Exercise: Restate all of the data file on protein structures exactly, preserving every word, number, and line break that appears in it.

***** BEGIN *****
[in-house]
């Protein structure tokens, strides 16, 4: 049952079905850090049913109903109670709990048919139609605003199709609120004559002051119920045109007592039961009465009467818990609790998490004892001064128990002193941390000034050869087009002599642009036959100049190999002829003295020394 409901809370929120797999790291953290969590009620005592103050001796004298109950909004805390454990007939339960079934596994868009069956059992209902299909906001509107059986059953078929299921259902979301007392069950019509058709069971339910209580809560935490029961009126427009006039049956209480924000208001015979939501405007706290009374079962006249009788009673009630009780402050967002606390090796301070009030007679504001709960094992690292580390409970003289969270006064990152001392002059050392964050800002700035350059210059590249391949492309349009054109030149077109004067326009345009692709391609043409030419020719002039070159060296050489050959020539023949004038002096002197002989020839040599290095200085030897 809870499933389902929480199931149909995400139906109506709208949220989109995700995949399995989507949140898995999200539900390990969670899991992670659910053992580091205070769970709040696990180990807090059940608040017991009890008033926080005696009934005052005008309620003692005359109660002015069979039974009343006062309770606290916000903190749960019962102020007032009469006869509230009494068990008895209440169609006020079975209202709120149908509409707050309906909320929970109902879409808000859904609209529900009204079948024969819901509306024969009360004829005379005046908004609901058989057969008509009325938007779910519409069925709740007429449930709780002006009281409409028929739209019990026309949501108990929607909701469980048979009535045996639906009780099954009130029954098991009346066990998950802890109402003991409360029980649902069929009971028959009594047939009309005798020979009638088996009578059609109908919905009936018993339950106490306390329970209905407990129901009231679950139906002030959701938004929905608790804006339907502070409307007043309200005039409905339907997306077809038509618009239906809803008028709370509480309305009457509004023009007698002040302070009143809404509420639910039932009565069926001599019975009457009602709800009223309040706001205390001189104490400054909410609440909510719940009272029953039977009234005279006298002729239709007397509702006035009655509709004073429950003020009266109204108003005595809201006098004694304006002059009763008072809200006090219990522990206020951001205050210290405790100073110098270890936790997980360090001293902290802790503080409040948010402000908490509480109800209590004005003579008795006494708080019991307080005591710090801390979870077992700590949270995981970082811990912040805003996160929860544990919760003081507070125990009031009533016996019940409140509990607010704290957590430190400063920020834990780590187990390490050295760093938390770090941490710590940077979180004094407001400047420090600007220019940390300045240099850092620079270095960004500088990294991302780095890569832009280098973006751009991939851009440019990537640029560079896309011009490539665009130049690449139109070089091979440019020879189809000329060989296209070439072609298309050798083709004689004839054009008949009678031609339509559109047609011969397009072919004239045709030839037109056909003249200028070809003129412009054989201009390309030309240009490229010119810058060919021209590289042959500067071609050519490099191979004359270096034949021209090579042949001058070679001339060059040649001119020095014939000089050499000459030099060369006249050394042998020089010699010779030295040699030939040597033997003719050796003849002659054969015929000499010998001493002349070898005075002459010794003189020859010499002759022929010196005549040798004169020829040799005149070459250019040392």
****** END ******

[in-house]
């Protein structure tokens, strides 16, 4: 049952079905850090049913109903109670709990048919139609605003199709609120004559002051119920045109007592039961009465009467818990609790998490004892001064128990002193941390000034050869087009002599642009036959100049190999002829003295020394 409901809370929120797999790291953290969590009620005592103050001796004298109950909004805390454990007939339960079934596994868009069956059992209902299909906001509107059986059953078929299921259902979301007392069950019509058709069971339910209580809560935490029961009126427009006039049956209480924000208001015979939501405007706290009374079962006249009788009673009630009780402050967002606390090796301070009030007679504001709960094992690292580390409970003289969270006064990152001392002059050392964050800002700035350059210059590249391949492309349009054109030149077109004067326009345009692709391609043409030419020719002039070159060296050489050959020539023949004038002096002197002989020839040599290095200085030897 809870499933389902929480199931149909995400139906109506709208949220989109995700995949399995989507949140898995999200539900390990969670899991992670659910053992580091205070769970709040696990180990807090059940608040017991009890008033926080005696009934005052005008309620003692005359109660002015069979039974009343006062309770606290916000903190749960019962102020007032009469006869509230009494068990008895209440169609006020079975209202709120149908509409707050309906909320929970109902879409808000859904609209529900009204079948024969819901509306024969009360004829005379005046908004609901058989057969008509009325938007779910519409069925709740007429449930709780002006009281409409028929739209019990026309949501108990929607909701469980048979009535045996639906009780099954009130029954098991009346066990998950802890109402003991409360029980649902069929009971028959009594047939009309005798020979009638088996009578059609109908919905009936018993339950106490306390329970209905407990129901009231679950139906002030959701938004929905608790804006339907502070409307007043309200005039409905339907997306077809038509618009239906809803008028709370509480309305009457509004023009007698002040302070009143809404509420639910039932009565069926001599019975009457009602709800009223309040706001205390001189104490400054909410609440909510719940009272029953039977009234005279006298002729239709007397509702006035009655509709004073429950003020009266109204108003005595809201006098004694304006002059009763008072809200006090219990522990206020951001205050210290405790100073110098270890936790997980360090001293902290802790503080409040948010402000908490509480109800209590004005003579008795006494708080019991307080005591710090801390979870077992700590949270995981970082811990912040805003996160929860544990919760003081507070125990009031009533016996019940409140509990607010704290957590430190400063920020834990780590187990390490050295760093938390770090941490710590940077979180004094407001400047420090600007220019940390300045240099850092620079270095960004500088990294991302780095890569832009280098973006751009991939851009440019990537640029560079896309011009490539665009130049690449139109070089091979440019020879189809000329060989296209070439072609298309050798083709004689004839054009008949009678031609339509559109047609011969397009072919004239045709030839037109056909003249200028070809003129412009054989201009390309030309240009490229010119810058060919021209590289042959500067071609050519490099191979004359270096034949021209090579042949001058070679001339060059040649001119020095014939000089050499000459030099060369006249050394042998020089010699010779030295040699030939040597033997003719050796003849002659054969015929000499010998001493002349070898005075002459010794003189020859010499002759022929010196005549040798004169020829040799005149070459250019040392």